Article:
2. I bought my fibreglass (note, their BID/UNI is made by BFG rather than Hexel, but it is the same spec, you do need to mention the cloth style numbers rather than just BID/UNI for them to know what you mean though), also all my epoxy, my vac bag supplies and such. Can't get the core foams there for the most part (they only sell densities other than H80 by the full box as special order), although they did have the friable polyureathane foam which is spec'd in the plans in a couple places. My last experience with them was two years ago, so it may be dated, after you consider shipping and such, especially for epoxy (and sometimes even before for MGS as their distributer for N.A. is next door in Hamilton, I gather) they are cost competitive, perhaps less so for glass cloth depending on who you compare with. I've had quite the opposite experience with Composites Canada. The guy I spoke with took an interest in the specific needs of my Cozy projects, they stock a couple of the approved epoxy (or did last time I was there two years ago), including both MGS, and were frank about what they could get and what they couldn't. A lot of the volume in composite sales is for boats, so I can't blame them for having their business oriented towards them to some extent, but they did, at least of two years ago, consider the niche markets like us. Noah's Marine was very much as you said however, perhaps you are thinking of them?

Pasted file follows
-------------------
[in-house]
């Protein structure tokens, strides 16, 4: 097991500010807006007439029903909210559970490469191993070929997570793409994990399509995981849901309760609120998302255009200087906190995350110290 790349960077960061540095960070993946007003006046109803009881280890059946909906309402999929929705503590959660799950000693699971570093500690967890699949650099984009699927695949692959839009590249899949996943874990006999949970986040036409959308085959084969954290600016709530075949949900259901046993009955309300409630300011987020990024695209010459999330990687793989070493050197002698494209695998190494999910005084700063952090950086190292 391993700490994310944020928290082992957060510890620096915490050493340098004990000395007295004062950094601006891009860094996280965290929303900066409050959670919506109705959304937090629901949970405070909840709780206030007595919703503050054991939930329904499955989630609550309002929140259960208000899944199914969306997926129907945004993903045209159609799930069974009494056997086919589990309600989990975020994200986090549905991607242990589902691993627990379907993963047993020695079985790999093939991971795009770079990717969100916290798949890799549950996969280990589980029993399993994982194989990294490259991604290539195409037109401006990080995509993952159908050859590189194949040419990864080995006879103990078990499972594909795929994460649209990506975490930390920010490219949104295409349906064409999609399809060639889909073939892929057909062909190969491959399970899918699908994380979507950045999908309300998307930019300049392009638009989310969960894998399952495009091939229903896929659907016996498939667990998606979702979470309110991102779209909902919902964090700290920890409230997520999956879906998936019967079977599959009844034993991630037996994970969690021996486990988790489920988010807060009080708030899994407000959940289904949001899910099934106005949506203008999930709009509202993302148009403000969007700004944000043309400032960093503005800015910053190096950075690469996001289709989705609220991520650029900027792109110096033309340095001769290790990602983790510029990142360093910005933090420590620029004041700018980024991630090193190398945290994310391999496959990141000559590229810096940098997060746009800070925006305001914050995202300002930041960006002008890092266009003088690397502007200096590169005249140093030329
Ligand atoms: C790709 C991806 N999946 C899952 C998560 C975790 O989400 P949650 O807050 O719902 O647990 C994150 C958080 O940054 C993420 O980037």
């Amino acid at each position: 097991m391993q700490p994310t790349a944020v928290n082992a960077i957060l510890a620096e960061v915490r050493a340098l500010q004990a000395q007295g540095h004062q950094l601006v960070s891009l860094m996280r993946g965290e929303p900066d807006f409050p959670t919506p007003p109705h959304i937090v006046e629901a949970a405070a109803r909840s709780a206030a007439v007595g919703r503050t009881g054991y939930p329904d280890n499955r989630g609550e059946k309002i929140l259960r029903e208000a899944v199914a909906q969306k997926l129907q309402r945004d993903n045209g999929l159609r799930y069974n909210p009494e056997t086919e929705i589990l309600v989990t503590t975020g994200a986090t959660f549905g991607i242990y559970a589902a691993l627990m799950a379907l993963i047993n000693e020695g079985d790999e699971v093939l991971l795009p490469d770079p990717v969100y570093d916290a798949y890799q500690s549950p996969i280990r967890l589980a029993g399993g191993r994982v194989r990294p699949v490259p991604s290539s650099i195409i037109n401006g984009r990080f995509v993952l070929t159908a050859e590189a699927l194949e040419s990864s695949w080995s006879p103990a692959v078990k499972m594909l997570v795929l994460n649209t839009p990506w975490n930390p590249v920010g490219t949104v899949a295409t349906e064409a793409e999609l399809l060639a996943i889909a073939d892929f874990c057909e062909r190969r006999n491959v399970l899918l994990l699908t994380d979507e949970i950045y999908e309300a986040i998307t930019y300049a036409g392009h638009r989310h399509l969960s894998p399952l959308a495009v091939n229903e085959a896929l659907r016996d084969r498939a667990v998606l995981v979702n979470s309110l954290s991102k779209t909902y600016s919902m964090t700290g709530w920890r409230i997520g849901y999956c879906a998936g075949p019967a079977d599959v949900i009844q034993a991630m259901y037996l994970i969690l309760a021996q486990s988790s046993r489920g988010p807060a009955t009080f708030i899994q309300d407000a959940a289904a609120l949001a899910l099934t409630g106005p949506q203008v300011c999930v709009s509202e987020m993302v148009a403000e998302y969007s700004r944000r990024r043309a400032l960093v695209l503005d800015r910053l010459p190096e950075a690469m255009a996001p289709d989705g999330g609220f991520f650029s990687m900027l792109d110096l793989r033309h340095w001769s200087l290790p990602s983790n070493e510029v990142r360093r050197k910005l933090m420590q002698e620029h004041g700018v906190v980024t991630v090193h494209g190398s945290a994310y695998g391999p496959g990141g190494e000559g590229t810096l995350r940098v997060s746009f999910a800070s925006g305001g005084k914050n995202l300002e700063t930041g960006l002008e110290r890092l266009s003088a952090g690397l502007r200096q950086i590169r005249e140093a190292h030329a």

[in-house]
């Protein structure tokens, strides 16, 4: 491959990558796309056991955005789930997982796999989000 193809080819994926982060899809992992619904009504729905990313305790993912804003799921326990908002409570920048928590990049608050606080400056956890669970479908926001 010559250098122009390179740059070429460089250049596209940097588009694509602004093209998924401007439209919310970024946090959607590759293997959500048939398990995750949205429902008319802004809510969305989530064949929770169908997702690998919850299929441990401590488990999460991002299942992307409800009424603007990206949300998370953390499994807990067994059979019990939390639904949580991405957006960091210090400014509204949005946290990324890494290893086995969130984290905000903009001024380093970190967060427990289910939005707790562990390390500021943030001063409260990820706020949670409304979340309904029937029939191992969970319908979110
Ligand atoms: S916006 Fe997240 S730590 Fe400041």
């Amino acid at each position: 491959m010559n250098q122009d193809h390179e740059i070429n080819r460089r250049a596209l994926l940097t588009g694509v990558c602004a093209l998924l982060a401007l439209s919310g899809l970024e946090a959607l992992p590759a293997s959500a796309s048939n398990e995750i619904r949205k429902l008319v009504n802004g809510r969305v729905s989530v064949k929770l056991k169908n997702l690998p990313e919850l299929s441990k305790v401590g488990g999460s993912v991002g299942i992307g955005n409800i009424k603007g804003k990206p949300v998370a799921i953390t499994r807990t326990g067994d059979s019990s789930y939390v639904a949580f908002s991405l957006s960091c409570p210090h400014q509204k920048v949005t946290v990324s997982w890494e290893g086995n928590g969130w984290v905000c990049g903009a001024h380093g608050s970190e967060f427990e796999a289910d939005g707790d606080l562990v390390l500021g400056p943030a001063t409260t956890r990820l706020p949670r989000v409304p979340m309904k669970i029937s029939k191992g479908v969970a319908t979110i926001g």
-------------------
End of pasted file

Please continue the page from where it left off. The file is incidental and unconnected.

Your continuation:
3. Well, I have to find some explaination... so I'm going back to recalculate it all... if I haven't done some dunderheaded math thing, I need to figure out why the numbers are so different and if it's a problem, then it's a big problem because my plane is probably the same. I suspect I'll be back with at least a little more discussion on this, but deferring to C&R, in another thread.
  4. What's wrong with dividing measured weight by published density? We're only talking two significant figures here. My understanding is that volume fractions are used because it"s far less sensitive to fibre type when speaking generally (because it's insensitive to fibre density)